Negotiations earlier this month focused on a six-week deal ceasefire proposal and the release of 40 civilian and sick hostages held by Hamas in exchange for the release of hundreds of Palestinian prisoners in Israeli prisons.

Demonstrators protest against the government of Israeli Prime Minister Benjamin Netanyahu and call for the release of hostages held in the Gaza Strip by the militant group Hamas in Tel Aviv, Israel, Saturday, April 27, 2024. (AP Photo/Ohad Zwigenberg)

A letter written by Biden and 17 other world leaders urged Hamas to immediately release its citizens. In recent days, Hamas has released new videos of three hostagesapparent pressure for Israel to make concessions.

Growing pressure on Hamas and Israel to reach a ceasefire deal also aims to avert an Israeli attack on Rafah, the border town with Egypt where more than half of the 2.3 million residents from Gaza seek refuge. Israel has massed dozens of tanks and armored vehicles. The planned incursion sparked global alarm.

“It only takes one small strike to force everyone out of Palestine,” Palestinian President Mahmoud Abbas said at the opening session of the World Economic Forum in Saudi Arabia, adding that he believed an invasion would take place within a few days.

But White House national security spokesman John Kirby told ABC that Israel “assured us that it would not enter Rafah until we had an opportunity to actually share our views and concerns with them. So we’ll see where this goes.

The reinforcement of Israeli troops could also be a means of pressure on Hamas during the negotiations. Israel considers Rafah to be the last major Hamas stronghold. He promises to destroy the group’s military and government capabilities.

Aid groups have warned that an invasion of Rafah would worsen the already desperate humanitarian situation in Gaza, where hunger is widespread. Around 400 tonnes of aid arrived at the Israeli port of Ashdod on Sunday – the largest shipment ever made by sea via Cyprus – according to the United Arab Emirates. It was not immediately clear how or when it would be delivered to Gaza.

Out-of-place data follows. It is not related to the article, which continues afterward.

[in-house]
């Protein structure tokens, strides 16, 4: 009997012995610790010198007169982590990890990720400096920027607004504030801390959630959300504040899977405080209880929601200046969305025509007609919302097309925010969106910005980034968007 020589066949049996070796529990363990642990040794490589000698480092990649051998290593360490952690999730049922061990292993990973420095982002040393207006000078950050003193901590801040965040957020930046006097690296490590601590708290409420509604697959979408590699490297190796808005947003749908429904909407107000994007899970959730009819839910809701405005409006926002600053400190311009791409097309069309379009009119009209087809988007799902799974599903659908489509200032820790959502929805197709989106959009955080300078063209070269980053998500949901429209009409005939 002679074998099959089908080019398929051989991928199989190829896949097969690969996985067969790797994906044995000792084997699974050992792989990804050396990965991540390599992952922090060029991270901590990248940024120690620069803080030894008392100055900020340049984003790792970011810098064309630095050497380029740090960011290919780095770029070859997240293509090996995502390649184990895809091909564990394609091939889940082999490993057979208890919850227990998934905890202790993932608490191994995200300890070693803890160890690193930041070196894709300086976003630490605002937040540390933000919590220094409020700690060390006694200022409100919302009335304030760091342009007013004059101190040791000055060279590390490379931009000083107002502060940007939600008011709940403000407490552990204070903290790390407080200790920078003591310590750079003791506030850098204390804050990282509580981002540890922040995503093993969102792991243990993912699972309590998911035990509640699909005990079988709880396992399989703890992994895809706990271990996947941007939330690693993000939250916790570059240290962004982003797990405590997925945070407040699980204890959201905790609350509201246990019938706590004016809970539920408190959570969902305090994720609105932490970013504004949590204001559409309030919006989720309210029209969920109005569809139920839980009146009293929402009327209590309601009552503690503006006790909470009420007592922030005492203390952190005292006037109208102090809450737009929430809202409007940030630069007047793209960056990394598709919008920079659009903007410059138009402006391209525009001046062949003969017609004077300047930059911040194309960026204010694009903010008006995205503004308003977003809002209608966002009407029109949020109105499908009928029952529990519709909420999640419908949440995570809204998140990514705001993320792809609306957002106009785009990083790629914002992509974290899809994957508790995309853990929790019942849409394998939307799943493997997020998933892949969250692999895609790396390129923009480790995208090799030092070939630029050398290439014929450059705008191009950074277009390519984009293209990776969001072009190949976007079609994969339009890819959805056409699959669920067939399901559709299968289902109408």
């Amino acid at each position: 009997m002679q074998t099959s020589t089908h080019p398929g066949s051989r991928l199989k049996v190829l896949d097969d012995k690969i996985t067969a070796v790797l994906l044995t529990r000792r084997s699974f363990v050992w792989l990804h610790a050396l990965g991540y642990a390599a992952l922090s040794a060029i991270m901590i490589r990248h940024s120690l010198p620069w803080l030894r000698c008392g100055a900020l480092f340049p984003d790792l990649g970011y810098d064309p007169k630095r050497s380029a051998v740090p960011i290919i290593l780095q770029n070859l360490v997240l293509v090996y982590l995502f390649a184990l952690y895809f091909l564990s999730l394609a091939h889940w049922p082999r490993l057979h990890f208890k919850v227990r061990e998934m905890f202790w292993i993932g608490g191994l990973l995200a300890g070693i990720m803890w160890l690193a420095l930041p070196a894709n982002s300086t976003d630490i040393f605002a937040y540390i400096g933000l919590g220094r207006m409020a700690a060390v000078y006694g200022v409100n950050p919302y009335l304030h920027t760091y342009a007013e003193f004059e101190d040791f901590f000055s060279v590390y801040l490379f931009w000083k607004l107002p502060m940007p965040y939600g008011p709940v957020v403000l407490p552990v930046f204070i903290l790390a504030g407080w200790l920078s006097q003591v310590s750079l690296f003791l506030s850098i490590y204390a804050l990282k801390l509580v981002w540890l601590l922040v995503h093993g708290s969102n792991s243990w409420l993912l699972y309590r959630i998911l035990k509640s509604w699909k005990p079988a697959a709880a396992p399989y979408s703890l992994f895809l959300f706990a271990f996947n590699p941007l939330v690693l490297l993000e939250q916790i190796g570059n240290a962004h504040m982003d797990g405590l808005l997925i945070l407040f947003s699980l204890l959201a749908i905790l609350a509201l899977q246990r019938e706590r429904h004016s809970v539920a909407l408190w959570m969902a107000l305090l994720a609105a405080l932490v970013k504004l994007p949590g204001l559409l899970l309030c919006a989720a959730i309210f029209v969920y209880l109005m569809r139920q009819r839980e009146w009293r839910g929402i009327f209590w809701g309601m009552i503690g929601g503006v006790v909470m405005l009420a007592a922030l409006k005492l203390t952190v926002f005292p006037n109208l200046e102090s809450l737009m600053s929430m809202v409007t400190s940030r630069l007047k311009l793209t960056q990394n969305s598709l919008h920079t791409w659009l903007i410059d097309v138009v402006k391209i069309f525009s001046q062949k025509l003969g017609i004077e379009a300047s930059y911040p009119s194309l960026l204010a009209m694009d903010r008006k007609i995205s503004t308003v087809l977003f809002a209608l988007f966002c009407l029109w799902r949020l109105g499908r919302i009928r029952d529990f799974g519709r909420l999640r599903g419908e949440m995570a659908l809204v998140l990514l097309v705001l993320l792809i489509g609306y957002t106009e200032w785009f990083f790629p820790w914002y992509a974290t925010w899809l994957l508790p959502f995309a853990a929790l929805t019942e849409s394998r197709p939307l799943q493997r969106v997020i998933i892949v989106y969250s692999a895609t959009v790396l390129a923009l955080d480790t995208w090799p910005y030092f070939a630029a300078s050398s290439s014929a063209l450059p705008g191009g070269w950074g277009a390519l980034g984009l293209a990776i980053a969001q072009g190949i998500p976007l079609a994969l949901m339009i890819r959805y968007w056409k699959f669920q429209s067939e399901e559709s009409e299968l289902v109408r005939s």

Also on Sunday, World Central Kitchen announced that it would resume operations in Gaza on Monday, ending a four-week suspension following Israeli military drone strikes. killed seven of its aid workers. The organization has 276 trucks ready to enter through the Rafah crossing and will also send trucks to Gaza from Jordan, a statement said. It is also examining whether the Ashdod port can be used to unload supplies.

The war was sparked by the Oct. 7 Hamas attack in southern Israel that killed 1,200 people, mostly civilians, according to Israeli authorities, who say another 250 people were taken hostage . Hamas and other groups are holding around 130 people, including the remains of around 30, according to Israeli authorities.

Israeli retaliation against Hamas has killed more than 34,000 people, most of them women and children, according to Gaza health authorities, who do not distinguish between civilians and combatants in their count.

The Israeli army blames Hamas for civilian losses, accusing it of establishing itself in residential and public areas. He claims to have killed at least 12,000 militants, without providing evidence.


Jon Gambrell reported from Jerusalem and Samy Magdy from Cairo. Ellen Knickmeyer, Aamer Madhani and Matthew Lee contributed to this report from Washington.